4 Questions First Time Homebuyers Should Ask Before Buying A Fixer Upper

Dated: October 17 2018

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4 Questions First-Time Homebuyers Should Ask Before Buying a Fixer-Upper

A fixer-upper seems like an unbelievable bargain, especially for first-time homebuyers. In certain markets, fixer-uppers can save you tens of thousands off the price of a home before renovations. But, fixer-uppers aren't for everyone. Here are some questions to ask yourself before jumping into this big investment.

1. Is a Fixer-Upper Right for Me?

Renovating your fixer-upper may take longer than you expect, so you should be ready to live in an unfinished home for a while. Remember, your house may feel more like a construction site than a home for the first few weeks or months. You may even have to live somewhere else until your house is livable. If you want to move into a finished home as soon as possible, a fixer-upper may not be best the best choice.

Second, you have to be ready to put a lot of work into repairs. Take into account your fitness, energy levels and how much free time you have. Do you have the skills required to remodel the kitchen? Are you willing to learn about flooring? At the very least, you’ll have to do some painting. If you’re keen on hiring a professional to do all of your cosmetic fixes, you may save money purchasing a home that’s move-in ready.

2. What is Best Type of Fixer-Upper for First-Timers?

If this is your first home, avoid houses with structural issues such as problems with the foundation or plumbing. Fixing these problems is expensive and hardly increase the value of your home. On the other hand, cosmetic fixes are those that make the house appear more attractive. These fixes include painting, landscaping, replacing flooring and updating the kitchen or bathroom. These are the most profitable improvements, and you’ll likely make your money back for them when you sell.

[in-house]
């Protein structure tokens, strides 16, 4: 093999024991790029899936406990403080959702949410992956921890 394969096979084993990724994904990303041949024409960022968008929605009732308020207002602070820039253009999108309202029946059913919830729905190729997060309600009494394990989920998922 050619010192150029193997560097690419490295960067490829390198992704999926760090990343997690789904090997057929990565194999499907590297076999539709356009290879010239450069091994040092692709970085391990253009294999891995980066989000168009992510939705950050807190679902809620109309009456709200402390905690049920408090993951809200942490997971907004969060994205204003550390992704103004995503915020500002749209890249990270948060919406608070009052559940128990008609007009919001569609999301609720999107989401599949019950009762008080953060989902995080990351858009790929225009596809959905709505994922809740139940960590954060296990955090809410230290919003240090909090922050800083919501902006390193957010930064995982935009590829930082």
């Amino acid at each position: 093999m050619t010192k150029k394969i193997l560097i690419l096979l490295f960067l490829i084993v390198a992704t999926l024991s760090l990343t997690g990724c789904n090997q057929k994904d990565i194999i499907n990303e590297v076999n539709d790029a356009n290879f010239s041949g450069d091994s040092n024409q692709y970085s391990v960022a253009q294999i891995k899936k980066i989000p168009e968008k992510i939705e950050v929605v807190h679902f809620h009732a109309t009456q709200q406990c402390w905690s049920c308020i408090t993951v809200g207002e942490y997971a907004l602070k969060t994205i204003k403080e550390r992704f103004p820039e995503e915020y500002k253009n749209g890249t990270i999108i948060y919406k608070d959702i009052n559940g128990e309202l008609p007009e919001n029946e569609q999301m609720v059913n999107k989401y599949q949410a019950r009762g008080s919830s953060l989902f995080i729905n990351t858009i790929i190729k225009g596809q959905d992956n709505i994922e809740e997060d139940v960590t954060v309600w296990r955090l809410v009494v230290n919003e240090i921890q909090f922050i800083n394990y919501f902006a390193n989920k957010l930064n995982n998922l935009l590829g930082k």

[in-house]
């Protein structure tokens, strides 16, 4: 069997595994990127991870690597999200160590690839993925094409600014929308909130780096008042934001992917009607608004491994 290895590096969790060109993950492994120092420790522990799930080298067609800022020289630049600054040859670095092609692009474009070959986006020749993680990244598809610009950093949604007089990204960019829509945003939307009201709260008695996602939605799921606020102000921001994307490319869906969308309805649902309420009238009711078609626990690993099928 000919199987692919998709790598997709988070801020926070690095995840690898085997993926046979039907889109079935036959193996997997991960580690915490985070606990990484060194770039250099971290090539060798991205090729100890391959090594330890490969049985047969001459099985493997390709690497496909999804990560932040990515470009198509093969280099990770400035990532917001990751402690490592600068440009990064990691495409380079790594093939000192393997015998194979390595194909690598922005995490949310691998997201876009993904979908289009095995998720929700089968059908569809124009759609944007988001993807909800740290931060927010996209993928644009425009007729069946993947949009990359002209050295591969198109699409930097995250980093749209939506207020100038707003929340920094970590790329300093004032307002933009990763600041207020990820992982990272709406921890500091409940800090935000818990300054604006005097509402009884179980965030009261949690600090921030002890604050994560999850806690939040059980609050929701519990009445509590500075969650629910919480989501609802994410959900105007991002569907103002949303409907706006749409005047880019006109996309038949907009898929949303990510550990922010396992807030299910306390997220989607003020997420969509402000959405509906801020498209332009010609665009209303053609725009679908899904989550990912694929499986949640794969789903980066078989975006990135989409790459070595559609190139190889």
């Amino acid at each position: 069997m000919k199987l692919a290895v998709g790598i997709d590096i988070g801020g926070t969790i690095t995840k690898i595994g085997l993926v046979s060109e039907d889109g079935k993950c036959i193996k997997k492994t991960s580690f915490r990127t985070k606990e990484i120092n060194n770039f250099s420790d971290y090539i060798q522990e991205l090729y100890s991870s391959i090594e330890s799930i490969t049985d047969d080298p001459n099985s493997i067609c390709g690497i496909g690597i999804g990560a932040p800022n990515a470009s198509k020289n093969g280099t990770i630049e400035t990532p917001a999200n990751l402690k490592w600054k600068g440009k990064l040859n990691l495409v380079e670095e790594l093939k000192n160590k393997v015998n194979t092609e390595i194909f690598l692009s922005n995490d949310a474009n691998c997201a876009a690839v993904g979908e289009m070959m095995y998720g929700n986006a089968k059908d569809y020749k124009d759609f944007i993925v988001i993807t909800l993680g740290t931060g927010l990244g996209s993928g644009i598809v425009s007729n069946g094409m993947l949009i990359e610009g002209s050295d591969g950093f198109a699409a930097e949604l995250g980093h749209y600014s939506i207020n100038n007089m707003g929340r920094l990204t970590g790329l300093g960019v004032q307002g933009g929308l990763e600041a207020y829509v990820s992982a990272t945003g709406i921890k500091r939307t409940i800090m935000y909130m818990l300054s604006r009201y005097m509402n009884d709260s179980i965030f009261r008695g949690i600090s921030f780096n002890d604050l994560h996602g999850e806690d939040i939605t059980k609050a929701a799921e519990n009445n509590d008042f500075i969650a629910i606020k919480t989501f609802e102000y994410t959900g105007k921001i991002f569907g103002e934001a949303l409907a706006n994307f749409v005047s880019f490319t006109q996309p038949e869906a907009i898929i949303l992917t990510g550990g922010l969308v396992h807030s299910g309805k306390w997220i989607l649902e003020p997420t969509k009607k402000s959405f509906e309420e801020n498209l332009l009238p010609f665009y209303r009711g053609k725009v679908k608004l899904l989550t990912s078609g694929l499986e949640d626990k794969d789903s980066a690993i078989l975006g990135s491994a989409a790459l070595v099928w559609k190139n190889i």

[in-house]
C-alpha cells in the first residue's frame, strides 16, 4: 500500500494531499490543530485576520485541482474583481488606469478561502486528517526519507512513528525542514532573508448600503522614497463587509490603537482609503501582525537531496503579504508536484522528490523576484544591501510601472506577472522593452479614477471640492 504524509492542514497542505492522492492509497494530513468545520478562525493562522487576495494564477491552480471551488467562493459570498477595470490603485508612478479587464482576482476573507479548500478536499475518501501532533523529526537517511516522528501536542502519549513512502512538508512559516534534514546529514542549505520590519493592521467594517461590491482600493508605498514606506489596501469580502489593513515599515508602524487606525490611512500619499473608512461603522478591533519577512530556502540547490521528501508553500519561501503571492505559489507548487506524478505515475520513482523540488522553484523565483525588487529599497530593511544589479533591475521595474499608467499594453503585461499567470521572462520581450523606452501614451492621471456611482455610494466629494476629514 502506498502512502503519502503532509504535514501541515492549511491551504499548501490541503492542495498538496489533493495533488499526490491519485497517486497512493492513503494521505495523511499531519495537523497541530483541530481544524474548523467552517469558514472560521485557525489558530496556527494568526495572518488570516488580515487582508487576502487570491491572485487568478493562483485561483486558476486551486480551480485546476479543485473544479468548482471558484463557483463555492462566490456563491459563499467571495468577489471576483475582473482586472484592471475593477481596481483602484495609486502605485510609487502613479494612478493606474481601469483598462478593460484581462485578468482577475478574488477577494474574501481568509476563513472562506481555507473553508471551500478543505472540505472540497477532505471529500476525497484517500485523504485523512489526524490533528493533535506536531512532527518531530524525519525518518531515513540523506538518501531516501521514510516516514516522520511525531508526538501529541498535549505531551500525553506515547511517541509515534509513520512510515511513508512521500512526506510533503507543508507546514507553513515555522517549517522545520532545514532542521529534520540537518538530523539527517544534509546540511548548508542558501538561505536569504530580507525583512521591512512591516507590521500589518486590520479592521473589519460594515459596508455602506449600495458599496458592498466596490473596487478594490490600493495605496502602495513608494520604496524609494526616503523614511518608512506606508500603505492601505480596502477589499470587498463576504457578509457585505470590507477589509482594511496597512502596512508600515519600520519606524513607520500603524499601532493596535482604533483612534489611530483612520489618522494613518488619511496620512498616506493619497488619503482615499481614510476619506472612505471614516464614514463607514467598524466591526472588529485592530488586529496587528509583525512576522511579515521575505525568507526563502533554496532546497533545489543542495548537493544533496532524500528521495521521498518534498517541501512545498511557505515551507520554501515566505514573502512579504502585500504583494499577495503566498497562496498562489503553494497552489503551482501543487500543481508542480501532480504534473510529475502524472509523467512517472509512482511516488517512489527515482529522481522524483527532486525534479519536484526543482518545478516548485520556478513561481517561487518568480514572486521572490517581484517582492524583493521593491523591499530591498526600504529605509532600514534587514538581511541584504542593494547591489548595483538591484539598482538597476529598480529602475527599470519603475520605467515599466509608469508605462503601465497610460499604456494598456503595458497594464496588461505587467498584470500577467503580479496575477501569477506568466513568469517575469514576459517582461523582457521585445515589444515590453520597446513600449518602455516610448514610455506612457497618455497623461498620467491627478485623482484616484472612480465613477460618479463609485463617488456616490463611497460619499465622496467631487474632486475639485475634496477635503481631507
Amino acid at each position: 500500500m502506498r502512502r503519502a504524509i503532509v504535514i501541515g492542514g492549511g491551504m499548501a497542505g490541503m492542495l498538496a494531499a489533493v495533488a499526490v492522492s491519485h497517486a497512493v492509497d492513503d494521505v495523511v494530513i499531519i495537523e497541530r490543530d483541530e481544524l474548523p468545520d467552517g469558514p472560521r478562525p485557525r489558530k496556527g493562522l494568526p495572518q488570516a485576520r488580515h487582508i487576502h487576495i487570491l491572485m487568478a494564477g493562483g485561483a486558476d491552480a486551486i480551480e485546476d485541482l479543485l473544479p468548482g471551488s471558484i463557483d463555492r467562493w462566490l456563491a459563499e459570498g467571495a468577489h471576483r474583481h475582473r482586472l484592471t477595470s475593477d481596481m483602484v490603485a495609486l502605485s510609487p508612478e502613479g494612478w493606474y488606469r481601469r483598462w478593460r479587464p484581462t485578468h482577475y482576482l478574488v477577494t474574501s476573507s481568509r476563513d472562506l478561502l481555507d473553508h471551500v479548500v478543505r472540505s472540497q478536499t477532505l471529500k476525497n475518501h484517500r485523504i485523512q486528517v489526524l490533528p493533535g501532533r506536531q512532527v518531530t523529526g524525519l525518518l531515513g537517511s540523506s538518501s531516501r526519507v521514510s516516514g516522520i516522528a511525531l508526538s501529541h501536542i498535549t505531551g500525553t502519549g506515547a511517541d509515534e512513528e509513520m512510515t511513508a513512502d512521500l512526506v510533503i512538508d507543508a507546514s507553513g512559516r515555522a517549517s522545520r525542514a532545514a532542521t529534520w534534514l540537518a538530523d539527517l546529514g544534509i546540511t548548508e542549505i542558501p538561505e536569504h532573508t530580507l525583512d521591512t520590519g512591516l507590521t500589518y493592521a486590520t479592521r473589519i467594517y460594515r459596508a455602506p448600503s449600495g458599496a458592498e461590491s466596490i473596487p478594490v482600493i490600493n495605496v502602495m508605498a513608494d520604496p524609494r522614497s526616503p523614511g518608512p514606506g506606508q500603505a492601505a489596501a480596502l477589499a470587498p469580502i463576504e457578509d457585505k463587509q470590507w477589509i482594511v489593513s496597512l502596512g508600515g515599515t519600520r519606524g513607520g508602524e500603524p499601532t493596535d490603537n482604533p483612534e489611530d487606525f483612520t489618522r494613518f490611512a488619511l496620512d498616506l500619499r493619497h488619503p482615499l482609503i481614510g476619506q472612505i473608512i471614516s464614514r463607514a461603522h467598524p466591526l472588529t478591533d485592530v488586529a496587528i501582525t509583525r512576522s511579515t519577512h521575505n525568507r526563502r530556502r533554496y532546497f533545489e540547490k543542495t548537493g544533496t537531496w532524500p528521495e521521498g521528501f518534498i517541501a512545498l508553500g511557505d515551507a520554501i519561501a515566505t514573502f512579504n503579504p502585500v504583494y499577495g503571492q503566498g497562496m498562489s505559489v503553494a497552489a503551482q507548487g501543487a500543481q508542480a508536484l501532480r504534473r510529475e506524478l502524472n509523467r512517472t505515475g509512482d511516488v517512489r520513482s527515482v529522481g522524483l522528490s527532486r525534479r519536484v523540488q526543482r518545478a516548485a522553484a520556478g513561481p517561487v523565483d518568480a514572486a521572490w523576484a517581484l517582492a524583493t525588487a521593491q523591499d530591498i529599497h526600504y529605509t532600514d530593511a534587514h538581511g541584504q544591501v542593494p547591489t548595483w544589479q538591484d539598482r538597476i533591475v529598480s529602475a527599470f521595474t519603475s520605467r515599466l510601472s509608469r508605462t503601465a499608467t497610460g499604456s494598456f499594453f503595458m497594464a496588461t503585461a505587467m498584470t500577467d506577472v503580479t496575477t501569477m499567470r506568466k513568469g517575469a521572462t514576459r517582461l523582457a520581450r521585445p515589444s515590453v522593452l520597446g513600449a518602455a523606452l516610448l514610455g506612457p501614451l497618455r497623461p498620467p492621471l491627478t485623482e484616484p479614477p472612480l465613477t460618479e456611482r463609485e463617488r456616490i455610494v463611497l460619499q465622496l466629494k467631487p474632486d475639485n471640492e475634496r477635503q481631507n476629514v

3. Can I Afford the Home?

Even though fixer-uppers are significantly cheaper than move-in ready homes, they still require a large investment. Before making the purchase, estimate your home’s affordability based on factors such as your annual income and average monthly spending. Add how much you’ll pay for renovations to the price of the home and make sure the total is at or below market value. Remember that after the down payment on the home, you’ll still need a sufficient income to pay for your monthly mortgage or rehab loan. Learn about the different types of loans you can get on your home from Fearless Homebuyer. Finally, be sure to look up the current average APR to get an idea of how much you'll need to pay each month towards your loan.

Livability recommends adding up the cost of two mortgage payments, two months of rent and your renovation budget plus an extra 10 percent. This is the maximum price you should pay for a fixer-upper. If you’re looking at the house as more of an investment rather than a home to live in, make sure you can make a significant profit on it when you sell. Estimate the resale value of your home after your repairs are done. You may have to hold onto the house for a while and rent it out while you look for buyers.

5. Where Do I Start with Repairs?

If you want to move into your home as soon as possible, start by painting and replacing flooring. This is much easier to do before you move in all of your furniture. Then, make a list of all the repairs that need to be done and plan out your ideal order. You may want to finish your bedroom first, so you have a comfortable place to retreat to from the unfinished chaos. If you plan to sell your home, tackle projects that give you the biggest return on your investment. For example, kitchen and bathroom remodels are great ways to increase your home’s value. Also, consider upgrading features of your home to reduce your energy and water consumption.

Buying a home for the first time is a huge milestone in every person’s life. Though fixer-uppers are a great way to enter the housing market if you’re on a budget, they are not for everybody. Make sure you have the time, finances and the proper planning to turn a dilapidated house into a wonderful home and a profitable investment.

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